Breastfeeding in Belgium
Although women legally breastfeed in Belgium, the country has some of the lowest breastfeeding rates in Europe. Mothers often return to work within about three months.
The rules are different for public sector workers, with restrictions regarding type and hours of work. Public sector workers also benefit from lactation leave in certain conditions, read more about it at Debakermat.be.
Private-sector workers may interrupt their work for half an hour twice a day to feed or pump milk on days they work more than 7.5 hours a day. In both cases, you may need to tell your employer and may be asked for a doctor’s certificate.
Traditionally conservative attitudes are also changing and moms can breastfeed in public, although you may be stared at in crowded cafes or restaurants. Look for venues that advertise that they display a breastfeeding-friendly sticker.
Parents must register a child’s birth at the municipality within 15 days of birth. The registry must take place at the town hall (maison communale) which is located closest to the place of birth, as opposed to where the parents live. You can find the details of your local town hall in Belgium on the official government website. To complete the registration, parents must bring a medical certificate from the hospital, a marriage certificate (if applicable), and ID cards for both parents.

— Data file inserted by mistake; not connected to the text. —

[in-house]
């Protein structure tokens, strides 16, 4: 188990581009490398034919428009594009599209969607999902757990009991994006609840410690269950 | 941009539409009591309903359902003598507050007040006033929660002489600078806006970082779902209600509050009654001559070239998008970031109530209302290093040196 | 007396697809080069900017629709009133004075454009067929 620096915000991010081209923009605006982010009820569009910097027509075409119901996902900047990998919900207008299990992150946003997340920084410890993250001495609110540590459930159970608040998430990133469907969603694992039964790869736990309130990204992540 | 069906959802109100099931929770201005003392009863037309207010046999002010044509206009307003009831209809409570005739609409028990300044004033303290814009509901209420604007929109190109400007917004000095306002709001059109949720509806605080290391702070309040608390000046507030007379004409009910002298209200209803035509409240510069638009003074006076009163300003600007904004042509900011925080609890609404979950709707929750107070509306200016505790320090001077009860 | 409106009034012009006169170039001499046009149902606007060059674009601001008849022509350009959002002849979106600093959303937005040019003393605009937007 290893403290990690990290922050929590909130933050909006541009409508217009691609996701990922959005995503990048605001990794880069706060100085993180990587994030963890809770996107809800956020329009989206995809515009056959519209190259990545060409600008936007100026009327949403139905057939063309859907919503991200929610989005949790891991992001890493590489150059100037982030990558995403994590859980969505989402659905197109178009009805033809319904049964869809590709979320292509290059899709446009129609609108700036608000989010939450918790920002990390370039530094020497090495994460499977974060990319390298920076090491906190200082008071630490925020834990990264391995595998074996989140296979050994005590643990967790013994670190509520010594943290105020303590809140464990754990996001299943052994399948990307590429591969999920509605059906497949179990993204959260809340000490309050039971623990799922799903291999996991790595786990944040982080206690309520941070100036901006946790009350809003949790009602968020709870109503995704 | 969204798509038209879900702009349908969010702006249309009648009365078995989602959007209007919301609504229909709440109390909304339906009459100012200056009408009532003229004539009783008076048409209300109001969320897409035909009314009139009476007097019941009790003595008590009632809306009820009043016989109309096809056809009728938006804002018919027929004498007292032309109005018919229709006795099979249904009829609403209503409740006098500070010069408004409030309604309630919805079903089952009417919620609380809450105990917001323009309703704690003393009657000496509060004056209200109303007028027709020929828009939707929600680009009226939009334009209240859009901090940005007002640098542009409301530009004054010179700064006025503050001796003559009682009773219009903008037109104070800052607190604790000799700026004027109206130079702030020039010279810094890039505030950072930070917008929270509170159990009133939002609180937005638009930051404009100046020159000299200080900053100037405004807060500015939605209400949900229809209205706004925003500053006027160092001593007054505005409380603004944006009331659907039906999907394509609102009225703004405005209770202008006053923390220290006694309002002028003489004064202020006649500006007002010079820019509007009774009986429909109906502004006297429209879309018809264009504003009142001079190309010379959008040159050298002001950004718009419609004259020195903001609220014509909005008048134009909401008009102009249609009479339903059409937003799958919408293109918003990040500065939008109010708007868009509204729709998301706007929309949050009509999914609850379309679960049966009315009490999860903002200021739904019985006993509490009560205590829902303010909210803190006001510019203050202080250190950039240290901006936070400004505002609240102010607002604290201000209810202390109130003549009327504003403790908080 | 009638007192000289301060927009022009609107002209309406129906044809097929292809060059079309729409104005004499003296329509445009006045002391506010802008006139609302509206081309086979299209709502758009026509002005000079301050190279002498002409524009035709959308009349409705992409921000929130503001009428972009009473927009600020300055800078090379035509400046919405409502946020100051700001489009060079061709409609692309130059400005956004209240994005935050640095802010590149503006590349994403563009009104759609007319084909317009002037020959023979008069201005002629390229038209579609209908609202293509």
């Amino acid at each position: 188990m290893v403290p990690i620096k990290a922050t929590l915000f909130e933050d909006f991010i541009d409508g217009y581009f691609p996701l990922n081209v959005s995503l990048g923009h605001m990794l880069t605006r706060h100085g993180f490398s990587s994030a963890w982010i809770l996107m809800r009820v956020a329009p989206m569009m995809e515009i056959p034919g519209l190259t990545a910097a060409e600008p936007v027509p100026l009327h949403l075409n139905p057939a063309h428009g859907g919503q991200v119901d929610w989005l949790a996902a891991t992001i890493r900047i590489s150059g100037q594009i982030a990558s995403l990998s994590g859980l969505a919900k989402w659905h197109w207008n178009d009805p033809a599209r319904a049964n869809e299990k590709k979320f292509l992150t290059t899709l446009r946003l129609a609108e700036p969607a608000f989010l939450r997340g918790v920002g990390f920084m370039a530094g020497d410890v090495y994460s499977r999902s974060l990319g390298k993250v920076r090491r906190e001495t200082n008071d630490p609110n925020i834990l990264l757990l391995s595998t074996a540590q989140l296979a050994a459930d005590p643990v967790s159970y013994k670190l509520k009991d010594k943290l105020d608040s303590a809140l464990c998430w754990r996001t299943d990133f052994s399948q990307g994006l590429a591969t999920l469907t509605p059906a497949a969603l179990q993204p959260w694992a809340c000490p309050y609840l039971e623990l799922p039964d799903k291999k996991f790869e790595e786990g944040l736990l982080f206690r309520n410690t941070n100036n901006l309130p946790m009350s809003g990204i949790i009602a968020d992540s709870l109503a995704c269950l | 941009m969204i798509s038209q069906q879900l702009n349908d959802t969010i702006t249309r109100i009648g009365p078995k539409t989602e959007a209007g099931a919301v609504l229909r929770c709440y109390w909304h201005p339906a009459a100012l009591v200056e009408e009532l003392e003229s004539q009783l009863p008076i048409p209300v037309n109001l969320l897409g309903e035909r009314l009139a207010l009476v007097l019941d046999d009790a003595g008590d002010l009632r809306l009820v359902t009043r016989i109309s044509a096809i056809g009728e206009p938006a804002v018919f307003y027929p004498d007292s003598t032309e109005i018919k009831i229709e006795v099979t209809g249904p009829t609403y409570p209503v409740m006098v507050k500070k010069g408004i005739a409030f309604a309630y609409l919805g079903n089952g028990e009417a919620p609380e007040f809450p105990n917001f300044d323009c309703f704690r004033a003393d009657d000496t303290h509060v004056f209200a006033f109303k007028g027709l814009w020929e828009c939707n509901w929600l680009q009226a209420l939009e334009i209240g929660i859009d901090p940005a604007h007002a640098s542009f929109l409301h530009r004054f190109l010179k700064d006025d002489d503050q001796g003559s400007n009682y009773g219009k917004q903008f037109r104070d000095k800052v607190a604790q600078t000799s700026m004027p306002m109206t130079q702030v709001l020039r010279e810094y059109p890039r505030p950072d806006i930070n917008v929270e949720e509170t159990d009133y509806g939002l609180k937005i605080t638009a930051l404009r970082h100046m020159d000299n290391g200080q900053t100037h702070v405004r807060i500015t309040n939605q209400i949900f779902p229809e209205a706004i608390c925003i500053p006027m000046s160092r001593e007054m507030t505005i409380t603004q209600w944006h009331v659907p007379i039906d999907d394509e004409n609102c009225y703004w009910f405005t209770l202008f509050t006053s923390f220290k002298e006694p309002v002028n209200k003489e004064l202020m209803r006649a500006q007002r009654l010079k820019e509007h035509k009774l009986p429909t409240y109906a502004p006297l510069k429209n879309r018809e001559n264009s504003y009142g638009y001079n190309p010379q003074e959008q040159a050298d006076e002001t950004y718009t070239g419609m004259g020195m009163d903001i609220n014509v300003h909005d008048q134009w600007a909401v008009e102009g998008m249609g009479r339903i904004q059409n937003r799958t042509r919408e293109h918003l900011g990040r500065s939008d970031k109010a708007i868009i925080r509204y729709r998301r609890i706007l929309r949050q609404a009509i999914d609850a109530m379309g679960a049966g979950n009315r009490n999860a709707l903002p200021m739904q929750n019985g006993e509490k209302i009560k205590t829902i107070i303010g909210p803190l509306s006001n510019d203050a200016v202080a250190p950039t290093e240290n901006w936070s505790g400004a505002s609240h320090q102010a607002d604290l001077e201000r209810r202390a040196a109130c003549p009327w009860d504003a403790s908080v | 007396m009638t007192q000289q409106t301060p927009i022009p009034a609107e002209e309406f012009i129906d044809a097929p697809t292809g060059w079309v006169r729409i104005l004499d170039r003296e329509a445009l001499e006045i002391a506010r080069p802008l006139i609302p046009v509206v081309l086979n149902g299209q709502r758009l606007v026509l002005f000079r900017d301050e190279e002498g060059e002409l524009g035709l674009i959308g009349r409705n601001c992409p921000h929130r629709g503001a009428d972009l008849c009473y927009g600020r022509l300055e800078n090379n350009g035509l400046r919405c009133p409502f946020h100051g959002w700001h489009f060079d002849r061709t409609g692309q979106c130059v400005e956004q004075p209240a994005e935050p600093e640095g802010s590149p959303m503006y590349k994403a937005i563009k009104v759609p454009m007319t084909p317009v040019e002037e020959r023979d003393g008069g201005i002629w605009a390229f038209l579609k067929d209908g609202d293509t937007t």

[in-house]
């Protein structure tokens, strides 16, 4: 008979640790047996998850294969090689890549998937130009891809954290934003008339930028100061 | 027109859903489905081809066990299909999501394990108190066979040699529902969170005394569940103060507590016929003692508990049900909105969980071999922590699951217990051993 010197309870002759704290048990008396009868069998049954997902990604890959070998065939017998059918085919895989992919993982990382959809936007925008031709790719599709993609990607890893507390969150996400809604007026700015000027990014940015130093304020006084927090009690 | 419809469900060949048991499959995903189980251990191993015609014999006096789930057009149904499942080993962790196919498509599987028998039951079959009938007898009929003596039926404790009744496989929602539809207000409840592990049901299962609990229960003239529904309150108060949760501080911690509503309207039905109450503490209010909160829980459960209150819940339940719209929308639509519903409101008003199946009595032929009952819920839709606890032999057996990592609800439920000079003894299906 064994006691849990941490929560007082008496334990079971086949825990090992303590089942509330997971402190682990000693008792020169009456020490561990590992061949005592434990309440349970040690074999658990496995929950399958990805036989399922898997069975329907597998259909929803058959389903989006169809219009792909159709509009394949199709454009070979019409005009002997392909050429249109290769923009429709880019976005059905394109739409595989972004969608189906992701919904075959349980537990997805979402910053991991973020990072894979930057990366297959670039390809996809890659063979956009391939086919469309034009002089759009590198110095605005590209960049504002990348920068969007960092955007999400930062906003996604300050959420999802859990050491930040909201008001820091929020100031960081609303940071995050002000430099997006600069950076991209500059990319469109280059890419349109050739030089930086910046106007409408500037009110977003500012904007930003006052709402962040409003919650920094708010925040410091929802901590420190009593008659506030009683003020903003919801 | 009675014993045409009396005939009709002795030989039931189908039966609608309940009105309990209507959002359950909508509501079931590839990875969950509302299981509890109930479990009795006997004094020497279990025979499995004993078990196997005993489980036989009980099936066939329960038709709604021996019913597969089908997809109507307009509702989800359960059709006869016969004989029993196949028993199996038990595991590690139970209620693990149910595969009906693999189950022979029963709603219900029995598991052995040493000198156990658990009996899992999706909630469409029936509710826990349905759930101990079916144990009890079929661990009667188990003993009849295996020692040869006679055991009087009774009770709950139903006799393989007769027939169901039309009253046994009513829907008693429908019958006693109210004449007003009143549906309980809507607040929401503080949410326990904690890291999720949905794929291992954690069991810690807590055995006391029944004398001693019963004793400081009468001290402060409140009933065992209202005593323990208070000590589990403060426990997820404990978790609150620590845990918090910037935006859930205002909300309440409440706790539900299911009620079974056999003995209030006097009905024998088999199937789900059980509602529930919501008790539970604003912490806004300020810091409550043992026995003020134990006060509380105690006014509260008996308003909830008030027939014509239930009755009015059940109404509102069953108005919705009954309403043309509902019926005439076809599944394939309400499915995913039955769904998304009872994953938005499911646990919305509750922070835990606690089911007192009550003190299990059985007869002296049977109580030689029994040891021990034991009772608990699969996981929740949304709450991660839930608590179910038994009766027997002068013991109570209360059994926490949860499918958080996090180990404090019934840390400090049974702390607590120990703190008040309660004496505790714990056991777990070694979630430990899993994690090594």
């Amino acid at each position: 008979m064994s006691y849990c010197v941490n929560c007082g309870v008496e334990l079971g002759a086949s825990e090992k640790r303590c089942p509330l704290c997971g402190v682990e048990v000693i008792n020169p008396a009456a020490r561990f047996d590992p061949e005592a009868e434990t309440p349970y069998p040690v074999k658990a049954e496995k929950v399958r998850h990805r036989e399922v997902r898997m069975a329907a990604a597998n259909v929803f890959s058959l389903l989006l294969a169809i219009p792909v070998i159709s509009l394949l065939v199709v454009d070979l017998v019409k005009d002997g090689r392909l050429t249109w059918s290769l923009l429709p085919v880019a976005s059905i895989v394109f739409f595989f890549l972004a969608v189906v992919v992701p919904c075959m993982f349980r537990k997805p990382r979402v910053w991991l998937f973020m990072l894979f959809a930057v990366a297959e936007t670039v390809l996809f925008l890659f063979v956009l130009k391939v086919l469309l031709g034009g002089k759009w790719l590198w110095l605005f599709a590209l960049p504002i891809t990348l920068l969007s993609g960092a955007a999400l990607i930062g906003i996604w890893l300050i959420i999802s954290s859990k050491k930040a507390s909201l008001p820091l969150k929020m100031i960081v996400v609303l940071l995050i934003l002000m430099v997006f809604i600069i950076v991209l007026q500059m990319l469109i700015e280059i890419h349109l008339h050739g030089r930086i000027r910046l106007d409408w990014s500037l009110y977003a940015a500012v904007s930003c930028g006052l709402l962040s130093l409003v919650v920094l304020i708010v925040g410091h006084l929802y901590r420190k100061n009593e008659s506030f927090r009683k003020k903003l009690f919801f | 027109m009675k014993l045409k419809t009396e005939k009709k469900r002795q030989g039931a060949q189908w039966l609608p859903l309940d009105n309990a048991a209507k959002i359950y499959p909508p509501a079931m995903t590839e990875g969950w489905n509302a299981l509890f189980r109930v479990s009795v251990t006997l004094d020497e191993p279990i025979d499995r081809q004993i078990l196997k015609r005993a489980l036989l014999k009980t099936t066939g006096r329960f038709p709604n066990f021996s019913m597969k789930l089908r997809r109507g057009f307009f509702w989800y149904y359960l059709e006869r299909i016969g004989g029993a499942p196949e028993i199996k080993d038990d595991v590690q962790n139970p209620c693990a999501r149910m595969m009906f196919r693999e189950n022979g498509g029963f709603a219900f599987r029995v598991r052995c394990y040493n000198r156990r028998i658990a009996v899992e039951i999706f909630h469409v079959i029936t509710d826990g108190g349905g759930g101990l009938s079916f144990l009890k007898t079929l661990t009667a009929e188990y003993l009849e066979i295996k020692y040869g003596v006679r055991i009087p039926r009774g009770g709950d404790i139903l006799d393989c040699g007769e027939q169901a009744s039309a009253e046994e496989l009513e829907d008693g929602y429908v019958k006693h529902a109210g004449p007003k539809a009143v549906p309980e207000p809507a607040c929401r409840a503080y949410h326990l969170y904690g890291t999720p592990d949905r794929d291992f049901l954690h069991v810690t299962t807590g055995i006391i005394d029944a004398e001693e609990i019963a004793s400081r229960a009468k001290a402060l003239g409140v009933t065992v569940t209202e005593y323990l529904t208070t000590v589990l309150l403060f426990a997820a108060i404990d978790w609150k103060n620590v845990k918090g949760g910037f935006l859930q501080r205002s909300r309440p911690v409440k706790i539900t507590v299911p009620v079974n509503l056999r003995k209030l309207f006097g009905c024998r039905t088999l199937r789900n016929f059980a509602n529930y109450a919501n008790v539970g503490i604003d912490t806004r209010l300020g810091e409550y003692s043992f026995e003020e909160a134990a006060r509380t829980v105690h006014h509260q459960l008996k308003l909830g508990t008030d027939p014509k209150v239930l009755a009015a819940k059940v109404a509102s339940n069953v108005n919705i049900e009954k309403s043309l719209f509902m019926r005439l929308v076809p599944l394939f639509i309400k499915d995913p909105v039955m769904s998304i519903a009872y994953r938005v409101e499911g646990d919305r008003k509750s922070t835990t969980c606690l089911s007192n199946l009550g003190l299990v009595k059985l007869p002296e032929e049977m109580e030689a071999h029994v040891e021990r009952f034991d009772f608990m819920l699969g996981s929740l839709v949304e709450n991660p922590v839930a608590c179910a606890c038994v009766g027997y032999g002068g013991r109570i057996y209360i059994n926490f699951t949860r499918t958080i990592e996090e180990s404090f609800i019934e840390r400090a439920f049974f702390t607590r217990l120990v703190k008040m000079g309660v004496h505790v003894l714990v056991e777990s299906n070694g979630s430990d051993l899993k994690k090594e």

After registering, you’ll receive documents for applying for child benefits. Expats can also register the birth with their consulate in order to ensure the child receives citizenship.
It is important to note that babies born in Belgium will only be eligible for Belgian citizenship if the parents have spent a minimum of five consecutive years living in the country in the 10 year period prior to the birth.
Up until recently, all newborns in Belgium had to take the father’s surname. In 2014, however, a government bill enabled parents to choose which surname the baby takes.
Non-residents visiting Belgium must have medical insurance covering any health eventuality. If you’re pregnant and think there’s a chance you may need to deliver while on holiday, check with your insurer. Most travel insurance policies do not cover expenses beyond the first trimester, except in cases of an emergency.